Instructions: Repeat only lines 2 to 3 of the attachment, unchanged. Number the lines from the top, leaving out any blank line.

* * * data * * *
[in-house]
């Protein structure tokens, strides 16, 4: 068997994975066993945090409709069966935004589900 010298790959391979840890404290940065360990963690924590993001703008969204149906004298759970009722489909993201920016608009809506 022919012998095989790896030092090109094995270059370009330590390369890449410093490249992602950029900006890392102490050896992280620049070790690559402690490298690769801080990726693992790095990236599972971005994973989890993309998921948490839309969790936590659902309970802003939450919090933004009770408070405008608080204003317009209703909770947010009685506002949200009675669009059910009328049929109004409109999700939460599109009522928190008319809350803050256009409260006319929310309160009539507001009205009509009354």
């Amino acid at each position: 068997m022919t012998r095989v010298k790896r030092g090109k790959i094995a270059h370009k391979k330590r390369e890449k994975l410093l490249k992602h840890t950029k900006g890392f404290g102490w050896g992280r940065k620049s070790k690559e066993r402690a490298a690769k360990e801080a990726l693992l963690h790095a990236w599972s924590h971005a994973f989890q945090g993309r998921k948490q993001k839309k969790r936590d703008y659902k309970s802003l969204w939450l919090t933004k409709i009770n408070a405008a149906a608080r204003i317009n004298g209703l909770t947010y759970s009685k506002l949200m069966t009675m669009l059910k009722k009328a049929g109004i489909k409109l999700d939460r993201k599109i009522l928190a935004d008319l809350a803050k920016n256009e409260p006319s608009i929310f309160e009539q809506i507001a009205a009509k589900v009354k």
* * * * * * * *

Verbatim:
């Protein structure tokens, strides 16, 4: 068997994975066993945090409709069966935004589900 010298790959391979840890404290940065360990963690924590993001703008969204149906004298759970009722489909993201920016608009809506 022919012998095989790896030092090109094995270059370009330590390369890449410093490249992602950029900006890392102490050896992280620049070790690559402690490298690769801080990726693992790095990236599972971005994973989890993309998921948490839309969790936590659902309970802003939450919090933004009770408070405008608080204003317009209703909770947010009685506002949200009675669009059910009328049929109004409109999700939460599109009522928190008319809350803050256009409260006319929310309160009539507001009205009509009354």
């Amino acid at each position: 068997m022919t012998r095989v010298k790896r030092g090109k790959i094995a270059h370009k391979k330590r390369e890449k994975l410093l490249k992602h840890t950029k900006g890392f404290g102490w050896g992280r940065k620049s070790k690559e066993r402690a490298a690769k360990e801080a990726l693992l963690h790095a990236w599972s924590h971005a994973f989890q945090g993309r998921k948490q993001k839309k969790r936590d703008y659902k309970s802003l969204w939450l919090t933004k409709i009770n408070a405008a149906a608080r204003i317009n004298g209703l909770t947010y759970s009685k506002l949200m069966t009675m669009l059910k009722k009328a049929g109004i489909k409109l999700d939460r993201k599109i009522l928190a935004d008319l809350a803050k920016n256009e409260p006319s608009i929310f309160e009539q809506i507001a009205a009509k589900v009354k």